Cloud Computing should motivate Chief Information Security Officers to shift their focus from managing upward to gain board support and budget to managing across the organisation to engender broader appreciation for information security risks, concluded 25 Heads of Information Security from across Europe who attended this month’s MIS CISO Summit and Round Table in Rome, Italy.
In a workshop co-hosted by (ISC)2 (“ISC-squared”) and the Information Security Forum (ISF), the group examined how cloud computing is likely to affect skills requirements at the very top. The group warned that cloud computing has great potential to expose any weakness—professional or otherwise—that should have been addressed already.
“In recent years, the CISO has not always been aware of every activity within the business,” explained discussion leader Adrian Davis, principal research analyst, Information Security Forum. “The accessibility of cloud services and opportunity for any employee with a company credit card to be able to access a cloud-based resource will change this dynamic and require the CISO to become much more engaged with the business.” The group suggested that there was a need for top management to be more imbedded in the business, offering suggestions that ranged from “working in a matrix structure” to simply “walking the floor and talking to people.”
“I get the impression that there is a need to develop skills in counter intelligence to ensure the CISO can be aware of what people in the business are doing—not so that they can slap wrists, but so that they can better understand and engage in the discussions that are taking place,” said John Colley, CISSP, discussion leader and managing director EMEA, (ISC)2. “If we achieve this, everybody would be following good practice rather than finding ways around the barriers they believe we put in place.” One participant noted that job descriptions for CISOs already suggest the need for “Superman”, “who knows the technologies, understands threats, compliance, the business and much more”, adding “we need to develop our skills in this whole new area called cloud as well.” Most cited, however, the need to focus on sharpening risk management, business understanding and the communications skills to ensure an ability to influence, “the softer skills” that all in the room admitted the CISO should have been developing anyway. The externalisation of computing resources to the cloud threatens to expose weaknesses in security management that “already should have been addressed,” fuelling continued headlines of sensitive data leaks for some time to come.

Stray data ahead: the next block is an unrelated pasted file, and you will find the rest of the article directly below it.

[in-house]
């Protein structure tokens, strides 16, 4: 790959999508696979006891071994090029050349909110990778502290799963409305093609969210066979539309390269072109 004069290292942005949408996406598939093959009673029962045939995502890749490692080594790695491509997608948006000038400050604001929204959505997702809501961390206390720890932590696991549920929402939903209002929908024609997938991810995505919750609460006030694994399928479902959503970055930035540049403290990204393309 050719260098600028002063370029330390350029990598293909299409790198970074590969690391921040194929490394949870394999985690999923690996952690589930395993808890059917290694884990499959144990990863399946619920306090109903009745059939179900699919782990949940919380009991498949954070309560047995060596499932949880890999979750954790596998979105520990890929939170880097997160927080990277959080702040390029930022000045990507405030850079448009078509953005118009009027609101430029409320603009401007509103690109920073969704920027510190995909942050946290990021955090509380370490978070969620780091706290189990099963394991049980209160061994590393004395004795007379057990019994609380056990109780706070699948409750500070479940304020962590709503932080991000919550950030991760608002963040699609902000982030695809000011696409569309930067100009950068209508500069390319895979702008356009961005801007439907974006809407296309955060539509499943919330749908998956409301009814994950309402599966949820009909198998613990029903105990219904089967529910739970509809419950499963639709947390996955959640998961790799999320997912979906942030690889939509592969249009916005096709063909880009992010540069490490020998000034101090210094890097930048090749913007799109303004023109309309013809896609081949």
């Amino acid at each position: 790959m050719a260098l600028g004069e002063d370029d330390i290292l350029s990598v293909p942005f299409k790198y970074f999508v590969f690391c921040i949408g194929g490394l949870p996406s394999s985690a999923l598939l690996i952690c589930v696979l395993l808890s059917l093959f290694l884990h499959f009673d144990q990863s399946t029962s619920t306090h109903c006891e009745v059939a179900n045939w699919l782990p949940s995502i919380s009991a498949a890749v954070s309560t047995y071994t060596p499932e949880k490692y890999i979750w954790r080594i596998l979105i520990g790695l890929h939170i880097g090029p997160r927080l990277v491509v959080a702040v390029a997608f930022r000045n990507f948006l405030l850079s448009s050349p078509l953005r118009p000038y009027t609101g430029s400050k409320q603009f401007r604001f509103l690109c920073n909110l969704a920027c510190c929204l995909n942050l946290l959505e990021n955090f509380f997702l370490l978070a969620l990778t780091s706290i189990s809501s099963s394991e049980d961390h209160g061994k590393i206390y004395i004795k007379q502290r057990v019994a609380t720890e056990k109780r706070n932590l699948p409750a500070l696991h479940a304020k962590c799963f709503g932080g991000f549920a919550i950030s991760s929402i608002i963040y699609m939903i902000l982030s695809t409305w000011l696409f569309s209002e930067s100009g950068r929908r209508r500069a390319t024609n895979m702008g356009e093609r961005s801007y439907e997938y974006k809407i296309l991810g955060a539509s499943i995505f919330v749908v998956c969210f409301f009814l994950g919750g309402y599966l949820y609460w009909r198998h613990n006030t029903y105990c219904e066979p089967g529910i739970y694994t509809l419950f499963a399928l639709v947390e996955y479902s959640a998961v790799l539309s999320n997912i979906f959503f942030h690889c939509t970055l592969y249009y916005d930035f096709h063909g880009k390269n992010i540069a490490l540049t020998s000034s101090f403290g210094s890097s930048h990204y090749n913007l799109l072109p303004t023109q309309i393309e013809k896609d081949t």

“Managed strategically, the cloud can allow organisations to manage risks more effectively, but it can also ruthlessly expose the weaknesses in an organisation. The poorer the organisation is at managing risks, the more it is exposed,” says Davis. ISF and (ISC)2 hosted the workshop session to contribute to their respective programs of research tracking skills and security management requirements at all levels of the information security sector. The Summit offered the opportunity to explore current opinion at the top level of information security management, with participation from public sector and private companies across Europe, including British Telecom, Barclays, UBS, the Italian government, Santander, and others. “The need may be more reflective of a change in mindset rather than in skill set, which some in the room believed could be more challenging to achieve,” says Colley. There was recognition that it is not fair to educate people in IT and criticise them for not having business skills and that business schools could be a more appropriate recruitment ground for top management.
The group also noted a misplaced focus on developing contract negation skills, as unlike outsourcing arrangements, cloud services generally come with set terms and rarely involve negotiation between equal partners. Two areas that do require more development, however, are recruitment practice and the measurement of success, points that were also noted in a related panel session hosted by (ISC)2 to look more broadly at the CISO job description.
“We do not have a system for measuring performance at this level, and there is very little time for the CISO to gain credibility with the business,“ noted panellists Dr Eduardo Gelbstein, adjunct professor, Webster University. Panellist Geoff Harris, UK Management Counsel, ISSA, pointed out that recruitment practice lead by HR departments do not recognise the CISO as a senior management position. “It has to be recognised that successful executive appointments are the result of a two-way selling process between the company and the candidate, while remuneration must be linked to how the business performs as they are making serious business calls.”